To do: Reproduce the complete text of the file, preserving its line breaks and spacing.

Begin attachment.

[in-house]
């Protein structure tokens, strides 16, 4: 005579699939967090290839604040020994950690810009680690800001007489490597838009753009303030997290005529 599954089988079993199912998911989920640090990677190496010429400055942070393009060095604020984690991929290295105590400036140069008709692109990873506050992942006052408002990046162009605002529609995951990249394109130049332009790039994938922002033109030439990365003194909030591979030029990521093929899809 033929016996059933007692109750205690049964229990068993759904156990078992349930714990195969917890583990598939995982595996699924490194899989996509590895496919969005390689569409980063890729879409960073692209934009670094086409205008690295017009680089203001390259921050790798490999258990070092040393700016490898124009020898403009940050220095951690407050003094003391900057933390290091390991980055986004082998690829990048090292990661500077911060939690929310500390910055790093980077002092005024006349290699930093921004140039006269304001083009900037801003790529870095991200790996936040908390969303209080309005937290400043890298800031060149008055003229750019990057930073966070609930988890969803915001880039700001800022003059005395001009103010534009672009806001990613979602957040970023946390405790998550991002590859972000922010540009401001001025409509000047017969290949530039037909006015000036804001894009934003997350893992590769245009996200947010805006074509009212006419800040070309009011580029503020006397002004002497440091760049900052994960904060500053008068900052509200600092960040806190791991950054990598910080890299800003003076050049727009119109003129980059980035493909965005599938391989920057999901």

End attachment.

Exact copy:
[in-house]
């Protein structure tokens, strides 16, 4: 005579699939967090290839604040020994950690810009680690800001007489490597838009753009303030997290005529 599954089988079993199912998911989920640090990677190496010429400055942070393009060095604020984690991929290295105590400036140069008709692109990873506050992942006052408002990046162009605002529609995951990249394109130049332009790039994938922002033109030439990365003194909030591979030029990521093929899809 033929016996059933007692109750205690049964229990068993759904156990078992349930714990195969917890583990598939995982595996699924490194899989996509590895496919969005390689569409980063890729879409960073692209934009670094086409205008690295017009680089203001390259921050790798490999258990070092040393700016490898124009020898403009940050220095951690407050003094003391900057933390290091390991980055986004082998690829990048090292990661500077911060939690929310500390910055790093980077002092005024006349290699930093921004140039006269304001083009900037801003790529870095991200790996936040908390969303209080309005937290400043890298800031060149008055003229750019990057930073966070609930988890969803915001880039700001800022003059005395001009103010534009672009806001990613979602957040970023946390405790998550991002590859972000922010540009401001001025409509000047017969290949530039037909006015000036804001894009934003997350893992590769245009996200947010805006074509009212006419800040070309009011580029503020006397002004002497440091760049900052994960904060500053008068900052509200600092960040806190791991950054990598910080890299800003003076050049727009119109003129980059980035493909965005599938391989920057999901």